Dying fashion

I have a blazer.Burning House.jpg

It is one of few things I own that I’d run into a burning house to rescue.

It is a fashion piece, but for me it is strongly associated with the passings of two people:  one from 5 years ago, and one from 5 days ago.

I have this cherished clothing item only because of my old friend Pam, who died in 2014 and whoPenguin with beretm I’ve written about on this blog.  On a mid-1990s visit to Paris, where Pam had already been living for about 10 years at that point, she “owned” La Ville-Lumière in her own special way — party crashing, museum sneaking-into, and being all-around in-the-know about the things most of us don’t have the energy, let alone brain space, for.

Pam liked fashion, dressing well, eating well, and inhabiting the Parisian joie de vivre.  WParis-woman-lifestylehen you visited Pam, you pretty much tagged along with whatever adventure she had brewing. One particular afternoon, the adventure included going to a Chanel sample sale. Then and now, the thought never entered my mind that even at sample sale prices I’d be able to touch anything with a Chanel label, but again, I was tagging along.

We went.  I was a little surprised, I recall, that the room was nearly empty. There were one or two other women there to shop, plus one or two employees who were tending the sale.  Sifting through the racks, I managed to find the only item that seemed really accessible to me (“accessible” = price + lifestyle appropriateness; I am not and never was in the habit of attending functions that require me to look “expensive,” fortunately!):  It was this blazer, with the boldface “Karl Lagerfeld” emblazoned on the label.

So Pam and I ended up with these matching Karl Lagerfeld blazers. Not haute couture; KL1but literally off the rack, prêt-à-porter.  It is beautiful without looking ostentatious. Its fabric is a thick denim-like cotton, black, with perfectly tailored seams and edges and lines. The inside lining is silk. It has six dark-green glass buttons, each set inside a ring. There is movement to it. The actual button closures are much smaller standard black buttons, and the button holes are covered, tucked inside.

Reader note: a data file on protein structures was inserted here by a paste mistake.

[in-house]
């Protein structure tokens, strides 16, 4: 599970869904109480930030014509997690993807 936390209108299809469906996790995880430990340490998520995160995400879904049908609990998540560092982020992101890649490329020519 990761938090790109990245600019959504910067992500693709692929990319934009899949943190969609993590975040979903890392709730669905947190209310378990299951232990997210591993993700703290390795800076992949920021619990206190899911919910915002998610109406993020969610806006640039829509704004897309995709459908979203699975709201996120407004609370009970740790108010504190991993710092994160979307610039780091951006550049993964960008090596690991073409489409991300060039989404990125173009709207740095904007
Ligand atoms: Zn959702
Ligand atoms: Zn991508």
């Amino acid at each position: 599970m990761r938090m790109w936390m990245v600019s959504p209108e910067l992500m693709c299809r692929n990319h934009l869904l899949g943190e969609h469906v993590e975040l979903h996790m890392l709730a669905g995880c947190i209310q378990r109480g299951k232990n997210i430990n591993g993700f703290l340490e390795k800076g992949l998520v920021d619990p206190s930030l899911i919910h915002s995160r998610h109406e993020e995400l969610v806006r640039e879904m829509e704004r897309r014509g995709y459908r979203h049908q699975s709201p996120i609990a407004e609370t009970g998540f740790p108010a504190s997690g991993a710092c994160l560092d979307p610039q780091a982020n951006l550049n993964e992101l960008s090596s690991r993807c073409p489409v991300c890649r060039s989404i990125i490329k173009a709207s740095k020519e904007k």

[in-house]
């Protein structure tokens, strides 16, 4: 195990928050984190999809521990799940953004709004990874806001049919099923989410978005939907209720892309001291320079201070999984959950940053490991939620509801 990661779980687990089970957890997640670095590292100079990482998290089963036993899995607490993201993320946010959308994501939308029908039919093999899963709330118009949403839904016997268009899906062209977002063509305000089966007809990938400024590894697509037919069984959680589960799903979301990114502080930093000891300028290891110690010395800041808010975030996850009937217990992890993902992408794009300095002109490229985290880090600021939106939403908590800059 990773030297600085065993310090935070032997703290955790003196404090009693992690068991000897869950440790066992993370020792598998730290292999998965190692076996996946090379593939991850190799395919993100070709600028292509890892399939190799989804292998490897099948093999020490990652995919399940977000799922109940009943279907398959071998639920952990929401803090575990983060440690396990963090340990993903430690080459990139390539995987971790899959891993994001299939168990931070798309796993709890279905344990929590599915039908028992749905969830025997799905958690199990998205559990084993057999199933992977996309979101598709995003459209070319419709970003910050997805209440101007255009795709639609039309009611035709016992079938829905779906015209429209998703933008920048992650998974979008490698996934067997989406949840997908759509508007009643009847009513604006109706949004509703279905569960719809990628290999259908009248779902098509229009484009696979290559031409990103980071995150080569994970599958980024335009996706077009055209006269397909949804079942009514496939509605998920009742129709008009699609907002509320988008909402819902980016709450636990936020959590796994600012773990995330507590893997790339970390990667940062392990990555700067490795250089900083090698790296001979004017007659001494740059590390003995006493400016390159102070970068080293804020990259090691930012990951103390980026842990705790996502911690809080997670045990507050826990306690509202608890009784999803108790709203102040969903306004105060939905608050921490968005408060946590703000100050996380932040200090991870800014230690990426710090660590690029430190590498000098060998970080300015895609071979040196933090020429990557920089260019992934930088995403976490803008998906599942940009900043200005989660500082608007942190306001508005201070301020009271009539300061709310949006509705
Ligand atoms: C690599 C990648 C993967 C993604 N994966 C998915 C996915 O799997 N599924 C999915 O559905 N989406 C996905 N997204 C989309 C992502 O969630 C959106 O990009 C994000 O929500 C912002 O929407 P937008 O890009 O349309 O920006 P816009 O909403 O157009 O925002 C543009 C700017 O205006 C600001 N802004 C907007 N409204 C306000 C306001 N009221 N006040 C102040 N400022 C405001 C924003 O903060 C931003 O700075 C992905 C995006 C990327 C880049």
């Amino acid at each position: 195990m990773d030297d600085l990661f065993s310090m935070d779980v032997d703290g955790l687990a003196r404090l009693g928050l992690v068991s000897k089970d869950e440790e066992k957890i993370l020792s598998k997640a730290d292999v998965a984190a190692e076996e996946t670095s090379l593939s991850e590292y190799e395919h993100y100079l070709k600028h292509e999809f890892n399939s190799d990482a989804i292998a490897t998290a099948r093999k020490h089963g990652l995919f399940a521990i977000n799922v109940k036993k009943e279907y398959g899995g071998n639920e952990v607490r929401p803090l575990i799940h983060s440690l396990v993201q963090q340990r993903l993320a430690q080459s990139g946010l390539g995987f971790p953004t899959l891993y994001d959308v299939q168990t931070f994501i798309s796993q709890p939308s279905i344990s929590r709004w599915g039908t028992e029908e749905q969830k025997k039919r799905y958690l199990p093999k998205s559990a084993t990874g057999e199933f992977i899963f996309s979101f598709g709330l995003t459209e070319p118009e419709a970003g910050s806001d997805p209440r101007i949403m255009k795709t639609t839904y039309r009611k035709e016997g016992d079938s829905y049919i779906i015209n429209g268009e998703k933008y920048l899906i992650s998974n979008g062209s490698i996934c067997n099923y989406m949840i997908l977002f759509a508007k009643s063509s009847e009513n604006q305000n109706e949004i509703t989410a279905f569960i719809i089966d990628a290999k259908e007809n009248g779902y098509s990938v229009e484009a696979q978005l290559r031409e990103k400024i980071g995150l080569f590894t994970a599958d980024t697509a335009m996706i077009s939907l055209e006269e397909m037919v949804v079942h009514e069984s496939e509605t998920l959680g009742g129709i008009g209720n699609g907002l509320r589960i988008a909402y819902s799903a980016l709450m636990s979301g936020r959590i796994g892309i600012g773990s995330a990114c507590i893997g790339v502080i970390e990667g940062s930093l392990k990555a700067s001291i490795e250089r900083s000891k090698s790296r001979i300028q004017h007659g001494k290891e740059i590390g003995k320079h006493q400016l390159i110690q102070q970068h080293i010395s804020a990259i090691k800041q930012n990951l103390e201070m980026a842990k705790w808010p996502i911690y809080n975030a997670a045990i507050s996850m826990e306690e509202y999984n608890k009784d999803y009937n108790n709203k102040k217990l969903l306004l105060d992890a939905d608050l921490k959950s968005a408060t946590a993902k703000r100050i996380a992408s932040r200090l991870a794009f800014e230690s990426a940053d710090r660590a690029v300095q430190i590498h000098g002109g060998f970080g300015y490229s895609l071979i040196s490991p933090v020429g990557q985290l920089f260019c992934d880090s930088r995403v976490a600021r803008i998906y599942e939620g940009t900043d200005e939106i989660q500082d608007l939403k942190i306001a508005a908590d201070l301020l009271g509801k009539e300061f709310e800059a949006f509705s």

Did I know who Karl Lagerfeld was? I don’t remember, but if I didn’t before, I certainly did after. And while I never bought another Lagerfeld or Chanel piece to date, this one became one of my most prized possessions.

It is emotional stock whose value has increased with time, and with the passing of each of the two people I most closely associate it with.

Though it is just a piece of clothing, it is so NOT just a piece of clothing. And that was one of the valuable lessons I learned from Pam:  That Lagerfeld blazer is so much more.

Without knowing, I knew its value every time I wore it, every time I held it close to my body, or placed a ticket stub or a handwritten note on a scrap of paper inside its deep, wide pockets.

When news of the death of Mr. Lagerfeld hit the presses last week, I realized it never was Collect moments not thingsabout the blazer, the jacket, the fashion.

It is, and always was, about the moment, and about the people who brought that moment to life.

They did then and still do, even now.

 

About Traveler

"For my part, I travel not to go anywhere, but to go.”
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